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Article in English | WPRIM | ID: wpr-22490


Computed tomography (CT) is widely used in postmortem investigations as an adjunct to the traditional autopsy in forensic medicine. To date, several studies have described postmortem CT findings as being caused by normal postmortem changes. However, on interpretation, postmortem CT findings that are seemingly due to normal postmortem changes initially, may not have been mere postmortem artifacts. In this pictorial essay, we describe the common postmortem CT findings in cases of atraumatic in-hospital death and describe the diagnostic pitfalls of normal postmortem changes that can mimic real pathologic lesions.

Adult , Aged , Female , Humans , Male , Middle Aged , Autopsy/instrumentation , Brain/pathology , Forensic Medicine/instrumentation , Gastrointestinal Tract/pathology , Heart/diagnostic imaging , Lung/pathology , Myocardium/pathology , Postmortem Changes , Tomography, X-Ray Computed/methods
Medical Education ; : 281-286, 2010.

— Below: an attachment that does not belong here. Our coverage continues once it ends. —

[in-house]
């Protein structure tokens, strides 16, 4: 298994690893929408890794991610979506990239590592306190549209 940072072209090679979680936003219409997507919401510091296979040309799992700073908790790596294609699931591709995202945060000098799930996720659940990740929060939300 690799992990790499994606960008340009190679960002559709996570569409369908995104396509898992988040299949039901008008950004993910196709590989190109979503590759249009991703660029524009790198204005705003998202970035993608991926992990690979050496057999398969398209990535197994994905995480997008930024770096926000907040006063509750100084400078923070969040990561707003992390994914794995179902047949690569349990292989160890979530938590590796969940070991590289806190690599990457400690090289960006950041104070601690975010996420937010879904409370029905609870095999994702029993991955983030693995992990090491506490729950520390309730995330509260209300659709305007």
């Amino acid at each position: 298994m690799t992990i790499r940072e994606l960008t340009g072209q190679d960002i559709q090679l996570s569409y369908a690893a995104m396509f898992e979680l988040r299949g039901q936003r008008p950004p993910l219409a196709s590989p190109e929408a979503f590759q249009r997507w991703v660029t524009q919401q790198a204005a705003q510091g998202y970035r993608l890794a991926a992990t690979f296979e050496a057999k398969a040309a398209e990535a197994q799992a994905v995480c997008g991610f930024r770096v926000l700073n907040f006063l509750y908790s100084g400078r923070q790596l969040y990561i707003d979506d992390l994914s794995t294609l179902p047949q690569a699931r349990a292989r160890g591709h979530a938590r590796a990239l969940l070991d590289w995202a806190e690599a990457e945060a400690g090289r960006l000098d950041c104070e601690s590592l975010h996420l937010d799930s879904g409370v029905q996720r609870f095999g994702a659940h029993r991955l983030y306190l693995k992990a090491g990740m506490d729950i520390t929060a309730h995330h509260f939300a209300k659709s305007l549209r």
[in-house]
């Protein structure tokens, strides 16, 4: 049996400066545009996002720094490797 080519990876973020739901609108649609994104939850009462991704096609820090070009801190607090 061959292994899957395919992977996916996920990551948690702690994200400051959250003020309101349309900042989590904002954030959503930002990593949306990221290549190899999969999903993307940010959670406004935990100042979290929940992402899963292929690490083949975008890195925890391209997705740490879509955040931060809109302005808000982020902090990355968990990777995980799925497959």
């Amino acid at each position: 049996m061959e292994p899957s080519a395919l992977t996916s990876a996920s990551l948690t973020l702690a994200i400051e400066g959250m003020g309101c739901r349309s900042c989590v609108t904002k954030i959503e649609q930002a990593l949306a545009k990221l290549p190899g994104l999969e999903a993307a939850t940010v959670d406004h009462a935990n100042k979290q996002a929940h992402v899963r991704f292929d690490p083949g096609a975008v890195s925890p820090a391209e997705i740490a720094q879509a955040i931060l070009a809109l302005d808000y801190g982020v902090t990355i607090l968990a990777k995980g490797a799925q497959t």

Article in Japanese | WPRIM | ID: wpr-363015


1) We found that students of the Graduate Entry Program (GEP) had the will to realize the aim of the recruitment but did not think highly of the GEP and were not highly motivated to contribute to medicine, the school, or the region. These findings reflect their low self-evaluation and their lack of real activities. <br>2) The GEP students had various proposals about the recruitment and examination methods of the GEP. Most proposals request clarification of how the program fits into the university's future goals.<br>3) Many GEP students foresaw that 5 to 10 years would be needed to distinguish themselves to from non-GEP students. At that time, more extensive research on GEP should be conducted.